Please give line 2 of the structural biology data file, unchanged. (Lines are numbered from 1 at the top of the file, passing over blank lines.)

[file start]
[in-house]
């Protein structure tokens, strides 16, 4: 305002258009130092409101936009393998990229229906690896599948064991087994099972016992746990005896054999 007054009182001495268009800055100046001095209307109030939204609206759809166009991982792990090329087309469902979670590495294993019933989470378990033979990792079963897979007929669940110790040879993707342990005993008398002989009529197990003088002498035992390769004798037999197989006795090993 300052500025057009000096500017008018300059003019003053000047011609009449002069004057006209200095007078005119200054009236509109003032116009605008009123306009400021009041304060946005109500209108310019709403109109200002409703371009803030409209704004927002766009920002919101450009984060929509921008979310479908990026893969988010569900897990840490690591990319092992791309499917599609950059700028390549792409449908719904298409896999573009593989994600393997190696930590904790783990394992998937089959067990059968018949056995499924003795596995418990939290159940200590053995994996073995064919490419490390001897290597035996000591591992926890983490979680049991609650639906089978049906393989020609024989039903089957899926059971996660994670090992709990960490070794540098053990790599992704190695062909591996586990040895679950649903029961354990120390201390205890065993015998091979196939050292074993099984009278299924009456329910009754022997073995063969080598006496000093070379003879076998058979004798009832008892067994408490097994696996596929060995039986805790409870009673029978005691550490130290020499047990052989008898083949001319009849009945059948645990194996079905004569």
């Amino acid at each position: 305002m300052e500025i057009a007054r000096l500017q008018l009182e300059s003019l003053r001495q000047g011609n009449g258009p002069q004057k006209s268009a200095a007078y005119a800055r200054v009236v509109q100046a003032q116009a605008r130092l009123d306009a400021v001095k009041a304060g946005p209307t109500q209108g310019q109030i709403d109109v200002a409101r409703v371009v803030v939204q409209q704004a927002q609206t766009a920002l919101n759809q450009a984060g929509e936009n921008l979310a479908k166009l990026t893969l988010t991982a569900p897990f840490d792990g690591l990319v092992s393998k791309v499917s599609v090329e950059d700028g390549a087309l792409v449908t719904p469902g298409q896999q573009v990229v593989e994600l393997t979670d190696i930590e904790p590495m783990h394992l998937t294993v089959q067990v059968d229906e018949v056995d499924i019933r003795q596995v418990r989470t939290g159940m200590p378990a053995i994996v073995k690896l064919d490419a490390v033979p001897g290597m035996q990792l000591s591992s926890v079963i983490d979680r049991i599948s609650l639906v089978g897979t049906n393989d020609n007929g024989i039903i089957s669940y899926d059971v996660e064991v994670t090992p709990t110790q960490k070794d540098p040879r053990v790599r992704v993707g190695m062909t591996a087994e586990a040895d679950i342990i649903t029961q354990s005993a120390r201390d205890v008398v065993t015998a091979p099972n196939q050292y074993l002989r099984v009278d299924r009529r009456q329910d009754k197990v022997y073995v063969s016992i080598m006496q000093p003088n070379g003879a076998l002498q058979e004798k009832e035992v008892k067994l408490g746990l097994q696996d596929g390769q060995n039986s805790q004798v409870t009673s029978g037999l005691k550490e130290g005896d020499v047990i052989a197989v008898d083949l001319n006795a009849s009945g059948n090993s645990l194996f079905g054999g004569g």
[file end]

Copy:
């Protein structure tokens, strides 16, 4: 305002258009130092409101936009393998990229229906690896599948064991087994099972016992746990005896054999 007054009182001495268009800055100046001095209307109030939204609206759809166009991982792990090329087309469902979670590495294993019933989470378990033979990792079963897979007929669940110790040879993707342990005993008398002989009529197990003088002498035992390769004798037999197989006795090993 300052500025057009000096500017008018300059003019003053000047011609009449002069004057006209200095007078005119200054009236509109003032116009605008009123306009400021009041304060946005109500209108310019709403109109200002409703371009803030409209704004927002766009920002919101450009984060929509921008979310479908990026893969988010569900897990840490690591990319092992791309499917599609950059700028390549792409449908719904298409896999573009593989994600393997190696930590904790783990394992998937089959067990059968018949056995499924003795596995418990939290159940200590053995994996073995064919490419490390001897290597035996000591591992926890983490979680049991609650639906089978049906393989020609024989039903089957899926059971996660994670090992709990960490070794540098053990790599992704190695062909591996586990040895679950649903029961354990120390201390205890065993015998091979196939050292074993099984009278299924009456329910009754022997073995063969080598006496000093070379003879076998058979004798009832008892067994408490097994696996596929060995039986805790409870009673029978005691550490130290020499047990052989008898083949001319009849009945059948645990194996079905004569």